What does it mean to worship?

One of my favorite verses, in all of Scripture, and the most challenging one personally is Romans 12:1. I love the contrast between the Old Covenant and the New Covenant. I love to look at how atonement for sin was obtained during the Old Testament/passover era. We can look at how the passover lamb, that you would sacrifice, would be an acceptable offering to God for your sin. However, I can’t help but take some bias and prejudice toward the New Covenant because it is more personal to me. John MacArthur says this about the New Covenant. He says,

“..because of Christ’s ultimate sacrifice, the OT sacrifices are no longer of any effect.”

What a perfect statement to prove that Jesus, the spotless lamb of God, paid the ultimate price for our sins on the cross and made a way for us to boldly approach the Throne. Clearly, we have an obligation to God. We owe him more than mere, redundant commitment; we owe him everything. This passage in Romans, that Paul wrote, explains to us that we must offer our bodies in sacrificial form, just as the lamb would be, as an instrument of righteousness. He explains that it is our logical (reasonable) duty to owe God our highest form of service (worship). I understand completely that, in essence, our entire lives should be committed to Jesus Christ and the work of His Kingdom.

There must be an object of our worship.

Before we can really get into the crux of the argument for appropriate worship, we must understand that there is an object of our worship. The Israelites struggled with idolatry. There was a huge problem with Israel wanting a material God, all throughout their wanderings in the wilderness. God, obviously understood this and this is where the 10 Commandments come into the picture and this is where I want our first point to be exhorted from: Commandment #1. Thou shalt have no other gods before me. Did you understand what God said? God is telling the Israelites that all other false gods stand in opposition to the one true God and the worship of them is incompatible with the worship of Yahweh. Once again, the issue here was idolatry. Anytime that the Israelites drifted from the worship of Jehovah, they fell into a religious confusion. Doesn’t that sound familiar? It seems like we do the same thing. In fact, a lot of times we fall into a confused state of worship where we worship “worship” more than we worship God. What do I mean by that? What I mean is that we see things done in worship services and want them to be done in accordance to our preference rather than what Scripture commands. We use our preferences and our pride to guide our worship rather than the Holy Spirit. Sometimes, we even use our feelings to guide a worship experience. For instance, gospel singings. I have nothing against singings. In fact, I love them. They are some of my favorite things to go to and even perform in. However, think about how many people would pay $40 to take their family to a gospel singing, but then never come to church because it is “not engaging.” We expect our feelings to be fulfilled, rather than our lives to be changed by the Holy Spirit’s conviction and the Gospel. Now where am I going with this? What I want us to really take into consideration is this: are we coming to church just to come and be energized or are we coming to grow and be transformed into the image of Christ? The object of our worship is not worship itself, it is God. It is the God who brought the Israelites out of Egypt, the God who protected Daniel in the lion’s den, and ultimately the God who defeated death on our behalf so we could have life more abundantly. The Lord God, Jehovah should always be our focus, not who we are sitting beside, not what songs are sung, not what hymnal they are sung out of, not how hot or cold the thermostat is set, or anything else you could throw into that mix. Our focus should be Christ.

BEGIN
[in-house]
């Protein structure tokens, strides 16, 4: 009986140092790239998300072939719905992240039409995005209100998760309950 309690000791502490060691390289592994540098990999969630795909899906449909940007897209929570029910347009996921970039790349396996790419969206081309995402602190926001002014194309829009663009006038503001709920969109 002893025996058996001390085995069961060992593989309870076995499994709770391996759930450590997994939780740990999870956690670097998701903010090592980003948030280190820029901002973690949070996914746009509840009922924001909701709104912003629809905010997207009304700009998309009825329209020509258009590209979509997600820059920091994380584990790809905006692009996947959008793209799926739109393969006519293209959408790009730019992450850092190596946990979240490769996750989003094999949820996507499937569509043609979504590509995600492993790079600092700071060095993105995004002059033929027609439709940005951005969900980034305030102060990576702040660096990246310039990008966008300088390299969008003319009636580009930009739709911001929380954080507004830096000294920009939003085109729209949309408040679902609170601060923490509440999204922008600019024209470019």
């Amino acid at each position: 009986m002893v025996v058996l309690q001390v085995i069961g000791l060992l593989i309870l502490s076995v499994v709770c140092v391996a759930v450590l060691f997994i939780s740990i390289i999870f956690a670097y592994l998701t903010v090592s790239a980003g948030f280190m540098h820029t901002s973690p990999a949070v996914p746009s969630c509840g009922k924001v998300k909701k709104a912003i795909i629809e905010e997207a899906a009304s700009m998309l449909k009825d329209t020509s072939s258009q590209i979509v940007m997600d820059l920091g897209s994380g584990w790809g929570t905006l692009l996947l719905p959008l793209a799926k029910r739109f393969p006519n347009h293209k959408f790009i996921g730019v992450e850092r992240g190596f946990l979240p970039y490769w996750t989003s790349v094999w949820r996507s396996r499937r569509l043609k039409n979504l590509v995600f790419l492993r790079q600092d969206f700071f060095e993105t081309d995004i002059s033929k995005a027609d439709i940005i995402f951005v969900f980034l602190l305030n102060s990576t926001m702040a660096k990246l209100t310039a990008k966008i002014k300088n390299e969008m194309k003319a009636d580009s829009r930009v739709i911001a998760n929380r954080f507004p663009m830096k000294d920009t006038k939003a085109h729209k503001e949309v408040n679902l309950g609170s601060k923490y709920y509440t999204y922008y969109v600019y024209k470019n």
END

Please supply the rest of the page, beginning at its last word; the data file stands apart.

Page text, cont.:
Our worship exists outside of the church building.

In some ways, I believe we have forgotten the crucial truth that God is concerned with our inner state. 1 Samuel 16:7, “..For the Lord does not see as man sees; for man looks at the outward appearance, but the Lord looks at the heart.” I say this in all honesty; with the little pastoral experience that I have had, there are a lot of people who still do not understand this implication about worship. Christians come to a corporate worship gathering to worship, however, almost every time they come with unprepared hearts. We must understand that God is concerned with your mode of worship. Let’s take a look at Ananias and Sapphira.
Please do not try to tell me that God is not concerned with how we worship. I could give you plenty of Scripture to back that up. It is true, God is concerned with your mode of worship, as well. He is concerned with your matter of worship, but also your motive for worship. Do you remember this story? If you recall the end of Acts 4, Barnabas had given a gift of money, from a sold piece of property that he owned, to the church to be distributed among the needy. As he should, he received an adequate amount of applause from the church. It was tradition to honor those who gave graciously to the church. Ananias noticed the applause that Barnabas received and coveted the same applause from the church. So he decided to sell a piece of land, but only give a fraction of the money and say it was all of it. Because of Ananias and Sapphira’s deception, God struck them dead immediately. In the original language, it even says that their deaths were of divine judgment. Clearly God was not pleased with Ananias and Sapphira’s offering.
But you see, we can look at this and justify this because any gift is better than none. Isn’t death a little heavy on the consequence side of things? Why couldn’t they have just been blinded or something a little less fatal? The reason that God was so relentless with them is because of their hypocrisy in their giving. God does not want you to give gifts to be like someone else. God wants you to give out of the graciousness of your heart. Here’s the deal. It wasn’t like Ananias saw Barnabas give his gift and say, “God, give me a heat to spread my wealth to help the needy.” Ananias gave because he wanted the attention and applause that Barnabas received.

I wonder, how many times do we raise our hands, or support things, teach classes, just to be seen. Once again, let me say that I am not questioning motives here, but I want us to examine ourselves. How many times do we only want to do things to be seen rather than in service to God, whom we owe our everything. If you tithe, I pray that you are tithing out of the abundance of your heart rather than because you feel like you have to. God does not want hypocritical Christians.

There must be appropriate ways to worship.